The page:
by Albert Barnes
This is an excellent Bible commentary by the Presbyterian minister Albert Barnes.
Albert Barnes (1798-1870)
Albert Barnes was a Presbyterian minister who produced a number of valuable commentaries on the Bible. He wrote Old Testament commentaries on Job, Psalms, Isaiah, and Daniel, and a complete set on the New Testament. These works have been extremely popular in both Europe and the U.S., selling into the millions of copies, though his Old Testament productions are generally considered to be superior to the New Testament works — which were written mostly for Sunday school teachers.
Educated at Princeton seminary, Barnes was a dedicated student. He arose early in the morning and studied by lamplight — which sustained practice almost cost him his eyesight. For forty years he maintained an association with the First Presbyterian Church in Philadelphia.
Barnes had a strong sense of morality and was much opposed to the practice of slavery. In 1846, he wrote a book, An Inquiry into the Scriptural Views of Slavery.He also preached against the use of alcoholic beverages, urging total abstinence.
In 1868, Barnes was invited to deliver a series of ten lectures on “Christian Evidences” in New York. These were subsequently incorporated into a book and constitute a masterful defense of the Christian religion.
Though a Presbyterian, Barnes argued that man possesses freewill; he urged his auditors exercise their power of choice, and to respond to God’s offer of salvation. These views brought him into serious conflict with strict Calvinists. After the publication of his commentary on Romans, Barnes was charged with doctrinal heresy, and put on trial (1835) by his presbytery. Ultimately, the church’s general assembly acquitted him, though with some censure. His teaching on “unlimited atonement” (contra Calvin) helped generate a split in the Presbyterian Church in 1837. Unfortunately, the celebrated commentator was unable to divest himself of all his Calvinistic baggage.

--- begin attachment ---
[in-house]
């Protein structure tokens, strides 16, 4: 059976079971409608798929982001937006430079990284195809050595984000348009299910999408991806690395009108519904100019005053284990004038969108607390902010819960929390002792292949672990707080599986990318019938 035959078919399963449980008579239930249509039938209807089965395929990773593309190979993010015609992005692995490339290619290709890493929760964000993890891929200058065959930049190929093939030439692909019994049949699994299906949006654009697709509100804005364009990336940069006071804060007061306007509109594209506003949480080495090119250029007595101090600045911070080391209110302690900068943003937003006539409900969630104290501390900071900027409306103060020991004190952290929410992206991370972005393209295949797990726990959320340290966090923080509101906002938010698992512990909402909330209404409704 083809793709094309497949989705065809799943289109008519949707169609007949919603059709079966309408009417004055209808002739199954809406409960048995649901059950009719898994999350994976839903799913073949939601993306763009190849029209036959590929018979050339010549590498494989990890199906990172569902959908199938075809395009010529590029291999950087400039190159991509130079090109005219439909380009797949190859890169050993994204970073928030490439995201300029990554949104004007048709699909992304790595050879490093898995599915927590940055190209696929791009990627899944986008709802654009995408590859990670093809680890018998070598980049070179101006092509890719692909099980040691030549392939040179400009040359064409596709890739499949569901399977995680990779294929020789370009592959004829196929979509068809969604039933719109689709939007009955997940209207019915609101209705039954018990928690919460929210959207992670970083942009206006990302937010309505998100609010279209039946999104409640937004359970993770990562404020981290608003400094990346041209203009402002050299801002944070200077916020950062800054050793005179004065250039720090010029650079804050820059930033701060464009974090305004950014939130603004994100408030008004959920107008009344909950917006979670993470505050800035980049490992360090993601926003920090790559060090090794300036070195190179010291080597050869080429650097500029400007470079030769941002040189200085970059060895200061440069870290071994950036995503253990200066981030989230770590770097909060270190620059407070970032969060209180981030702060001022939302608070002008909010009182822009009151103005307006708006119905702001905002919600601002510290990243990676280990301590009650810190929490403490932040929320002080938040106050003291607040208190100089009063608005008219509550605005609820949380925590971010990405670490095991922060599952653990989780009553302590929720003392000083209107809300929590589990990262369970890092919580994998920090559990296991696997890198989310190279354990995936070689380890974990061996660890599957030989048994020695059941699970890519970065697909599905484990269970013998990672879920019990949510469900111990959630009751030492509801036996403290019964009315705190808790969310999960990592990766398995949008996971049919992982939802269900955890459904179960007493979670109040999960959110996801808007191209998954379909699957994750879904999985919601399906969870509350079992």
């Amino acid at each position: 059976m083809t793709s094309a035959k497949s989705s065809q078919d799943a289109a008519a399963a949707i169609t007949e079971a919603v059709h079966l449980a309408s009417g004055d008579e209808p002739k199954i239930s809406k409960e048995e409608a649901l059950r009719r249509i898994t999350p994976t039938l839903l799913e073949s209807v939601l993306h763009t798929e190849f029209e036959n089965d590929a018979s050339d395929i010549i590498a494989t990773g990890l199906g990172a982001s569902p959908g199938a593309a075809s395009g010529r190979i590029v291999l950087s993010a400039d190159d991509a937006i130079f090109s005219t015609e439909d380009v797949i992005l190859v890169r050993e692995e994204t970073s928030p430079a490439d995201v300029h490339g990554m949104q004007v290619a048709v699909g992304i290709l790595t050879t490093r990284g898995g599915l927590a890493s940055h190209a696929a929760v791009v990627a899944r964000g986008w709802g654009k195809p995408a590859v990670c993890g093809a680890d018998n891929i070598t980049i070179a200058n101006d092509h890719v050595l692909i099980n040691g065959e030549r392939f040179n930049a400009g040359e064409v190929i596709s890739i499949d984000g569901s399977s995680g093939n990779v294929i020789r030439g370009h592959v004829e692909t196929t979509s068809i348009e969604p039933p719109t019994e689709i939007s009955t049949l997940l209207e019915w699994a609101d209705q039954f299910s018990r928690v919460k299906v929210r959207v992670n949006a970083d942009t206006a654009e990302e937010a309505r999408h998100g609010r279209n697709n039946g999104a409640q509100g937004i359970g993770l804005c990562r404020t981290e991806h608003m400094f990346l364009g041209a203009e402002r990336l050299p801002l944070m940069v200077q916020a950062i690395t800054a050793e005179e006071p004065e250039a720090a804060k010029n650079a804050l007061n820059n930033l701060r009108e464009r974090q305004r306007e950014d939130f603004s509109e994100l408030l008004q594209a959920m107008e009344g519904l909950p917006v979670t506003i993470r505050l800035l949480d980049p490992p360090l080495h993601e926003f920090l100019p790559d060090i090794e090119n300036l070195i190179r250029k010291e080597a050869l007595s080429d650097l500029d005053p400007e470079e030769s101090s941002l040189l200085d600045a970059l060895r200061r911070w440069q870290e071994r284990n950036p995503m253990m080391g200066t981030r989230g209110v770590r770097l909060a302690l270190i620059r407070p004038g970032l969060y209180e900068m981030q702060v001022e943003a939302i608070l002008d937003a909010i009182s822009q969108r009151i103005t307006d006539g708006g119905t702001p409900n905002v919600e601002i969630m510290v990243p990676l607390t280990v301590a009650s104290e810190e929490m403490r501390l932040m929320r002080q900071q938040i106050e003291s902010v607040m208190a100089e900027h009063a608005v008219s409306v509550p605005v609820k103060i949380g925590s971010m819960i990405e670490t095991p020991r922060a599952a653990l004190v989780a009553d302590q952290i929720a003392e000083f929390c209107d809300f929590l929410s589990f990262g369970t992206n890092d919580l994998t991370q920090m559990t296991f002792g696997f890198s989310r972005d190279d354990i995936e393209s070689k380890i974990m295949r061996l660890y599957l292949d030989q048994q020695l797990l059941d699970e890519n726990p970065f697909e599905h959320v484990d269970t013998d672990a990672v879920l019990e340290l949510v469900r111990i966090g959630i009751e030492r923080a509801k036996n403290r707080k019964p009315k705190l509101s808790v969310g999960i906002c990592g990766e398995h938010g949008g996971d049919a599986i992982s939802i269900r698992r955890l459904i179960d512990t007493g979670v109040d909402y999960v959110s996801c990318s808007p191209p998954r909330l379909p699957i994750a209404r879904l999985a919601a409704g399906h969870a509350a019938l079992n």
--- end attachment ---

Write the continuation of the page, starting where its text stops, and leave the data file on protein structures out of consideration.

Albert Barnes nurtured some unusual ideas. It is reported that he would not fish with a baited hook inasmuch as he considered that practice to be a form of deception (yet see Mt. 17:27).
Moreover, in his commentary on Job, when discussing the ostrich (39:13ff), he speculated that this curious creature was “the connecting link between quadrupeds and fowls.” Not even this generally conservative scholar was immune to the influence of evolutionism — though his work on Job was published a dozen years before Darwin’sThe Origin of Species came from the press. Too, under the influence of Thomas Chalmers (1780-1847), a Scottish church leader, he subscribed to the “Gap Theory,” which, he conceded, was “designed to solve some of the growing difficulties from the new science of geology.” He was intimidated by the assertions of the “scientism” of his day, hence, in weakness, compromised the biblical view of creation.
In December of 1868, at the age of 70, he delivered an address in Philadelphia titled, “Life at Threescore and Ten,” which contained his reflections on things he had learned, and had come to appreciate over the years. At the conclusion of his presentation, he cited these lines:
May some disease, not tardy to perform
Its destined office, yet with gentle stroke,
Dismiss me weary to safe retreat
Beneath the turf that I have often trod.
He hoped to die a quick death, rather than one of lingering agony. Coincidentally, two years later to the month, he died instantly while making a call of condolence at the home of a friend.
It is a sad footnote to history that Barnes has largely been ignored in the biographical sketches of influential theological writers. In the New International Dictionary of the Christian Church, he merits only a half-dozen sentences, while the infamous Karl Barth is granted an entire page. In the Oxford Dictionary of the Christian Church he is mentioned not at all.
Article taken from Christian Courier
|Date:||February 4, 2015|
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